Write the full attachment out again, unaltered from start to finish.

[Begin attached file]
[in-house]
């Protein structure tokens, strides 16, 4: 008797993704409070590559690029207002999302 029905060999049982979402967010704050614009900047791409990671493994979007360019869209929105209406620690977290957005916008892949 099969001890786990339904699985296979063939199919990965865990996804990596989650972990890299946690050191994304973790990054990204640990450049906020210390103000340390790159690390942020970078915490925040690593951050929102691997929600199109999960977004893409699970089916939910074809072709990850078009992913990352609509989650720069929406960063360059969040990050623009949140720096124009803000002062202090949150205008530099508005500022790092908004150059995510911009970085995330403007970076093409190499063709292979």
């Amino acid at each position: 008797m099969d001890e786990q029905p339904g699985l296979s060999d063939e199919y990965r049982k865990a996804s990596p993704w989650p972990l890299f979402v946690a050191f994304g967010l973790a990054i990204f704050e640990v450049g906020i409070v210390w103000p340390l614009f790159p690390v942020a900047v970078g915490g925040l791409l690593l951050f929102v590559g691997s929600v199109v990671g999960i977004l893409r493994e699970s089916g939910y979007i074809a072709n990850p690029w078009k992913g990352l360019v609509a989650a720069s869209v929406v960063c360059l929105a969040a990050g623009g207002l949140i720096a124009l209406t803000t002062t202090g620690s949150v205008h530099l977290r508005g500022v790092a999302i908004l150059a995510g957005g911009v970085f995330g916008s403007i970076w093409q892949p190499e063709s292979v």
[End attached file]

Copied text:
[in-house]
């Protein structure tokens, strides 16, 4: 008797993704409070590559690029207002999302 029905060999049982979402967010704050614009900047791409990671493994979007360019869209929105209406620690977290957005916008892949 099969001890786990339904699985296979063939199919990965865990996804990596989650972990890299946690050191994304973790990054990204640990450049906020210390103000340390790159690390942020970078915490925040690593951050929102691997929600199109999960977004893409699970089916939910074809072709990850078009992913990352609509989650720069929406960063360059969040990050623009949140720096124009803000002062202090949150205008530099508005500022790092908004150059995510911009970085995330403007970076093409190499063709292979």
């Amino acid at each position: 008797m099969d001890e786990q029905p339904g699985l296979s060999d063939e199919y990965r049982k865990a996804s990596p993704w989650p972990l890299f979402v946690a050191f994304g967010l973790a990054i990204f704050e640990v450049g906020i409070v210390w103000p340390l614009f790159p690390v942020a900047v970078g915490g925040l791409l690593l951050f929102v590559g691997s929600v199109v990671g999960i977004l893409r493994e699970s089916g939910y979007i074809a072709n990850p690029w078009k992913g990352l360019v609509a989650a720069s869209v929406v960063c360059l929105a969040a990050g623009g207002l949140i720096a124009l209406t803000t002062t202090g620690s949150v205008h530099l977290r508005g500022v790092a999302i908004l150059a995510g957005g911009v970085f995330g916008s403007i970076w093409q892949p190499e063709s292979v």